Now, let's read Matthew's sequel, Matt. 12:15-21. You might notice that Matthew and Mark both connect this to the occasion when the Pharisees held the council against Jesus to destroy him. Let's read, beginning in Matt. 12:15, "But when Jesus knew it, he withdrew himself from thence: and great multitudes followed him, and he healed them all; and charged them that they should not make him known: that it might be fulfilled which was spoken by Isaiah the prophet, saying, Behold my servant, whom I have chosen; my beloved, in whom my soul is well pleased: I will put my Spirit upon him, and he shall show judgment to the Gentiles. He shall not strive, nor cry; neither shall any man hear his voice in the streets. A bruised reed shall he not break, and smoking flax shall he not quench, till he send forth.judgment unto victory. And in his name shall the Gentiles trust."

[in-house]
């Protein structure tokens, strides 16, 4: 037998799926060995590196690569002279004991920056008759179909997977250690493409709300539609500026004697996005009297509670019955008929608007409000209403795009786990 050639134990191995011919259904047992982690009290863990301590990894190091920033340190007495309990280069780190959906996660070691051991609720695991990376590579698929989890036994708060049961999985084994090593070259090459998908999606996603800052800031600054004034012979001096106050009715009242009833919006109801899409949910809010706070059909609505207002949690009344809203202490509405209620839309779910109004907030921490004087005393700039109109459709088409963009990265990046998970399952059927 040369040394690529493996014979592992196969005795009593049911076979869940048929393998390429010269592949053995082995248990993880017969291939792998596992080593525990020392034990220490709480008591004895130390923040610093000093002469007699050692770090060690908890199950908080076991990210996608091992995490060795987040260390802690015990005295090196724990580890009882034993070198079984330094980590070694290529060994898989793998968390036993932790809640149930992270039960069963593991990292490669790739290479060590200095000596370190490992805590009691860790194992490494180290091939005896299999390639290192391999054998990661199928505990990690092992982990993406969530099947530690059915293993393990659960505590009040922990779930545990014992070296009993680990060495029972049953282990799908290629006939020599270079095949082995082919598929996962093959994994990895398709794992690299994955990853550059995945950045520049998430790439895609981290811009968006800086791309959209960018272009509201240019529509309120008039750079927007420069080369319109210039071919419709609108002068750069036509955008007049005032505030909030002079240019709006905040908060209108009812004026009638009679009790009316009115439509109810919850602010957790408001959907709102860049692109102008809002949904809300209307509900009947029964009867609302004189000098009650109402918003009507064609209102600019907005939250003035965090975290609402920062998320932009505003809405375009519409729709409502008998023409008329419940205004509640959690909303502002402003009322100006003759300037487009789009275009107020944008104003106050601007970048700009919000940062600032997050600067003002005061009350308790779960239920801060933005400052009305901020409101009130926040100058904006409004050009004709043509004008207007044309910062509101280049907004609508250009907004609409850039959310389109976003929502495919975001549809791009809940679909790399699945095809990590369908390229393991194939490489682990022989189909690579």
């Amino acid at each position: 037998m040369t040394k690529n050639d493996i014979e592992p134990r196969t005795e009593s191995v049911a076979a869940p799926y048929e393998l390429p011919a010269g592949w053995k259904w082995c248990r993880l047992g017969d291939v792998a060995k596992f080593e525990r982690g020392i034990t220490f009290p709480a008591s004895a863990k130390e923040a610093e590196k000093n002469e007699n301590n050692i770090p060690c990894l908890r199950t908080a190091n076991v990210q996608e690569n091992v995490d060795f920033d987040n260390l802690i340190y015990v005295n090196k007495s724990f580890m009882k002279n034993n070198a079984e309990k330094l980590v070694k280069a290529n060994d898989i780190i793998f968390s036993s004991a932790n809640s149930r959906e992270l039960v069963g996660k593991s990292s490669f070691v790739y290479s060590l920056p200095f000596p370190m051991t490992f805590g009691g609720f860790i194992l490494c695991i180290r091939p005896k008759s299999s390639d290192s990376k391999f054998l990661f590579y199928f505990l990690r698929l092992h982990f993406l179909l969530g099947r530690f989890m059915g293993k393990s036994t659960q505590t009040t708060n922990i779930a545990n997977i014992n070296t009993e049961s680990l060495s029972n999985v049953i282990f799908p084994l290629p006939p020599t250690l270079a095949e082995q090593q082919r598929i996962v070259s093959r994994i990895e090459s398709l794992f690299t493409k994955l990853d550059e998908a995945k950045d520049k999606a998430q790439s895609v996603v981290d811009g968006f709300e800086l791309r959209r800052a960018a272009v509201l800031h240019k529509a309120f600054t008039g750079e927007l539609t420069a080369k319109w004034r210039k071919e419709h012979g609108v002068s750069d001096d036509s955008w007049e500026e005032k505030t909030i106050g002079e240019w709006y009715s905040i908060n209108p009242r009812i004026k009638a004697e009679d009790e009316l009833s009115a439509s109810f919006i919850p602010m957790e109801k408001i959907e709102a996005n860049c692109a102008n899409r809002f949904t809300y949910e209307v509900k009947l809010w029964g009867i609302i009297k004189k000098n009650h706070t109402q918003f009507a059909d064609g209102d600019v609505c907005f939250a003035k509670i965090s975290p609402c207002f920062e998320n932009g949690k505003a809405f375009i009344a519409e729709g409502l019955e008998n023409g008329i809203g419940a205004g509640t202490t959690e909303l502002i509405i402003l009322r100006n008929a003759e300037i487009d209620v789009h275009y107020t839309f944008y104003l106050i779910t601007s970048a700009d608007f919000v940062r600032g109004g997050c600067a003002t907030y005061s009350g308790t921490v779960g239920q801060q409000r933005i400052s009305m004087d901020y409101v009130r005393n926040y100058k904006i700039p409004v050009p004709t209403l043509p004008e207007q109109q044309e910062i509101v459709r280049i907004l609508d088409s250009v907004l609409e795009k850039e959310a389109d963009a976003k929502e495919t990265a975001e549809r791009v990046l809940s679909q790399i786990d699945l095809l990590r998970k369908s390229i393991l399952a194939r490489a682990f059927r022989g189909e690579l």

O.K. this scripture like the one we read in Mark shows how hectic things became in Galilee as Jesus went about his work. Great multitudes followed him, Matthew said in v. 15. These multitude were a great problem to deal with in one sense. Yet, the Pharisees had, in effect, threatened Jesus' life. So, in another sense the multitude shielded Jesus from the Pharisees carrying out some public acts of violence. It would appear that Jesus spoke to small groups and continue to move from place to place. His healing was done in a very individualistic way. And those whom he healed, he asked them to cooperate by not making him known to the Pharisees and their plotting against Jesus. Matthew saw in this another fulfillment of the O.T. The quote that Matthew used here is from the beginning of Isaiah ch. 42. Part of the quote, in v.19 here in. Matthew said: "neither shall any man hear his voice in the streets." So, most of the time Jesus worked with individuals and small groups, probably somewhat different than the occasion of the sermon on the mount. I get a different picture than the typical stump-type political speaker common in our day, yelling at the top of his voice. Jesus' approach i/as much quieter and individualistic. This, approach, Matthew is trying to impress upon us through the H.S., fits and fulfilled the Isaiah prophecy about Jesus. Thus, in this quote Matthew NOT ONLY gives us a typical fulfillment documentation as is common to Matthew, in v. 17-21; but, Matthew conveys to us by this means, his own feelings and impressions of Jesus' mannerisms under the circumstances. Iget the impression very little happened in terms of organized meetings, speeches, rallies and organized gatherings, etc. Yet, Jesus dominated the scene without the benefit of mass media, loud speakers, placards, and such likes. The description in v.20 about smoking flax and not breaking a bruised reed is a way of saying Jesus was very calm and never rash in his actions. Smoking flax apparently had reference to an ancient lamp, like they used, a wick was used to burn olive oil to produce light. When the fuel ran out the wick began to smoke and had to be extinguished with quick and rash action to keep it from filling the room with smoke and to prevent a sudden flare-up of flames. A bruised reed had something to do with a kind of dried weed. Jesus didn't even break these weeds. As I said, this was a way of describing Jesus' mild and cautious mannerisms. Thus, we get a peek at Jesus' personality, in effect. Our next lesson covers a very touching scene. Until then, have a good day.